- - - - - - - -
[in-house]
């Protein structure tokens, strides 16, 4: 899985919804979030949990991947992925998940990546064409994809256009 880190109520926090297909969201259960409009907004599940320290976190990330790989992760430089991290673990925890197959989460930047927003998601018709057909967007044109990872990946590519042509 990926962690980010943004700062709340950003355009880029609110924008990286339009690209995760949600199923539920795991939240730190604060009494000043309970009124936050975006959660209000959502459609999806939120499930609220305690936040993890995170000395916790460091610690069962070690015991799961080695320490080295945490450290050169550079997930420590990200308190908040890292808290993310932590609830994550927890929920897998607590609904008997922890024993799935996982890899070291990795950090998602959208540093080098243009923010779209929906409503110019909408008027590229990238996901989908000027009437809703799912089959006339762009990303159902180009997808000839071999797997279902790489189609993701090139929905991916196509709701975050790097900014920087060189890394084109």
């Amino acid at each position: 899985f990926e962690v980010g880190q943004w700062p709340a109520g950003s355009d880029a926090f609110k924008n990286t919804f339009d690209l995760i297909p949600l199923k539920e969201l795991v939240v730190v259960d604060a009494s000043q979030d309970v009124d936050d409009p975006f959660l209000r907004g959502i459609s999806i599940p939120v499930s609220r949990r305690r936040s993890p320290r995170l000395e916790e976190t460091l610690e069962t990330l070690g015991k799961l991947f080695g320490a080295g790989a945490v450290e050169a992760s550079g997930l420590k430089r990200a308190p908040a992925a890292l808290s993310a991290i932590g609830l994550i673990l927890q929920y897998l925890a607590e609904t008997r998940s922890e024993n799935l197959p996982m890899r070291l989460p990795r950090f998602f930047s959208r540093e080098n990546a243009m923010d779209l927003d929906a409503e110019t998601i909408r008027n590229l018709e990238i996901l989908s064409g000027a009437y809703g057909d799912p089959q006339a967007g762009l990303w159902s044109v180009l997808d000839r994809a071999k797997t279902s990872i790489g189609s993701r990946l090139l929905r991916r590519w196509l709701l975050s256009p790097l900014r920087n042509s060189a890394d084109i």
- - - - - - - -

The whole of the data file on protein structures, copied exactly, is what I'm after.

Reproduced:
[in-house]
């Protein structure tokens, strides 16, 4: 899985919804979030949990991947992925998940990546064409994809256009 880190109520926090297909969201259960409009907004599940320290976190990330790989992760430089991290673990925890197959989460930047927003998601018709057909967007044109990872990946590519042509 990926962690980010943004700062709340950003355009880029609110924008990286339009690209995760949600199923539920795991939240730190604060009494000043309970009124936050975006959660209000959502459609999806939120499930609220305690936040993890995170000395916790460091610690069962070690015991799961080695320490080295945490450290050169550079997930420590990200308190908040890292808290993310932590609830994550927890929920897998607590609904008997922890024993799935996982890899070291990795950090998602959208540093080098243009923010779209929906409503110019909408008027590229990238996901989908000027009437809703799912089959006339762009990303159902180009997808000839071999797997279902790489189609993701090139929905991916196509709701975050790097900014920087060189890394084109």
């Amino acid at each position: 899985f990926e962690v980010g880190q943004w700062p709340a109520g950003s355009d880029a926090f609110k924008n990286t919804f339009d690209l995760i297909p949600l199923k539920e969201l795991v939240v730190v259960d604060a009494s000043q979030d309970v009124d936050d409009p975006f959660l209000r907004g959502i459609s999806i599940p939120v499930s609220r949990r305690r936040s993890p320290r995170l000395e916790e976190t460091l610690e069962t990330l070690g015991k799961l991947f080695g320490a080295g790989a945490v450290e050169a992760s550079g997930l420590k430089r990200a308190p908040a992925a890292l808290s993310a991290i932590g609830l994550i673990l927890q929920y897998l925890a607590e609904t008997r998940s922890e024993n799935l197959p996982m890899r070291l989460p990795r950090f998602f930047s959208r540093e080098n990546a243009m923010d779209l927003d929906a409503e110019t998601i909408r008027n590229l018709e990238i996901l989908s064409g000027a009437y809703g057909d799912p089959q006339a967007g762009l990303w159902s044109v180009l997808d000839r994809a071999k797997t279902s990872i790489g189609s993701r990946l090139l929905r991916r590519w196509l709701l975050s256009p790097l900014r920087n042509s060189a890394d084109i």